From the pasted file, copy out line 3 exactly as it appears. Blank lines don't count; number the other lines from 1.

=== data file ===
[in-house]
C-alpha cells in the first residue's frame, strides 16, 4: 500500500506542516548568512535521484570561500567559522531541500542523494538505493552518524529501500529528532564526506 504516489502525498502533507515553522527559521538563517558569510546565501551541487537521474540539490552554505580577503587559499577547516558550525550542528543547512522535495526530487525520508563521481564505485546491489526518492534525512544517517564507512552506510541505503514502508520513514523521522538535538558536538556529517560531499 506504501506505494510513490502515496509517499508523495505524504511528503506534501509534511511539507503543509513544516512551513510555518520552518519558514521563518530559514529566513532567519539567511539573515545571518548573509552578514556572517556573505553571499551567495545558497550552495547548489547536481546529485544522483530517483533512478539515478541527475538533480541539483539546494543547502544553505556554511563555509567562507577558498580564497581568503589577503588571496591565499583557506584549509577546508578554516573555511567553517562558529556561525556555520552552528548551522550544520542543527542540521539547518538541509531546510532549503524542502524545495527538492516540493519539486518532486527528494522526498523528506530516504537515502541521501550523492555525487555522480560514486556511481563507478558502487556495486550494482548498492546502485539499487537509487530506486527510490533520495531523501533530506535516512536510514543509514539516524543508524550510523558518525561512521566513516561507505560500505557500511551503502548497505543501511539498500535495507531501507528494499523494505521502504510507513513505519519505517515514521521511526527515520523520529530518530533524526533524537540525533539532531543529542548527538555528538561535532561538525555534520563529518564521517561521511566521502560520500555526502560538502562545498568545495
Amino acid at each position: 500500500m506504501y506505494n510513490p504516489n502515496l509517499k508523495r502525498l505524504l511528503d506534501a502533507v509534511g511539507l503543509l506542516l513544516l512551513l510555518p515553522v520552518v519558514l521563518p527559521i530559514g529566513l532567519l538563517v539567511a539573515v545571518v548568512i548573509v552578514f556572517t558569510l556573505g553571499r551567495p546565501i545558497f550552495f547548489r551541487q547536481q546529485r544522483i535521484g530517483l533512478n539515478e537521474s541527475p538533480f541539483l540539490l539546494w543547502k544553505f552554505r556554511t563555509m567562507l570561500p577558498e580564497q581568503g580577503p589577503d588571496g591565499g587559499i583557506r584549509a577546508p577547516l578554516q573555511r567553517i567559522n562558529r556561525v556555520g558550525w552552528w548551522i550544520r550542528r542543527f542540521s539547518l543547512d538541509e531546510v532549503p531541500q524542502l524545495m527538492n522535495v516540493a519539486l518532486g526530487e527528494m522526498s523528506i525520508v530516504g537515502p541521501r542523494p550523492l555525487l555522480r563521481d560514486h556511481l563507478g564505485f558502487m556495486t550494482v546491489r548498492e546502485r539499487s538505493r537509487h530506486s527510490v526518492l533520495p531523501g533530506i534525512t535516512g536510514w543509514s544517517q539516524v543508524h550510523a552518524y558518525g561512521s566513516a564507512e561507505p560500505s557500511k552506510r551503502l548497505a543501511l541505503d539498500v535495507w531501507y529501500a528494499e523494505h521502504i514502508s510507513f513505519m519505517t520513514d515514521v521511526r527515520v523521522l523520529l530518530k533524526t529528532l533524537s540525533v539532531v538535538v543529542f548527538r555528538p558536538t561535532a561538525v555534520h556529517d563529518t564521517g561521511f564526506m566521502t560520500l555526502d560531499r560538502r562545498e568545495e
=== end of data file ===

Amino acid at each position: 500500500m506504501y506505494n510513490p504516489n502515496l509517499k508523495r502525498l505524504l511528503d506534501a502533507v509534511g511539507l503543509l506542516l513544516l512551513l510555518p515553522v520552518v519558514l521563518p527559521i530559514g529566513l532567519l538563517v539567511a539573515v545571518v548568512i548573509v552578514f556572517t558569510l556573505g553571499r551567495p546565501i545558497f550552495f547548489r551541487q547536481q546529485r544522483i535521484g530517483l533512478n539515478e537521474s541527475p538533480f541539483l540539490l539546494w543547502k544553505f552554505r556554511t563555509m567562507l570561500p577558498e580564497q581568503g580577503p589577503d588571496g591565499g587559499i583557506r584549509a577546508p577547516l578554516q573555511r567553517i567559522n562558529r556561525v556555520g558550525w552552528w548551522i550544520r550542528r542543527f542540521s539547518l543547512d538541509e531546510v532549503p531541500q524542502l524545495m527538492n522535495v516540493a519539486l518532486g526530487e527528494m522526498s523528506i525520508v530516504g537515502p541521501r542523494p550523492l555525487l555522480r563521481d560514486h556511481l563507478g564505485f558502487m556495486t550494482v546491489r548498492e546502485r539499487s538505493r537509487h530506486s527510490v526518492l533520495p531523501g533530506i534525512t535516512g536510514w543509514s544517517q539516524v543508524h550510523a552518524y558518525g561512521s566513516a564507512e561507505p560500505s557500511k552506510r551503502l548497505a543501511l541505503d539498500v535495507w531501507y529501500a528494499e523494505h521502504i514502508s510507513f513505519m519505517t520513514d515514521v521511526r527515520v523521522l523520529l530518530k533524526t529528532l533524537s540525533v539532531v538535538v543529542f548527538r555528538p558536538t561535532a561538525v555534520h556529517d563529518t564521517g561521511f564526506m566521502t560520500l555526502d560531499r560538502r562545498e568545495e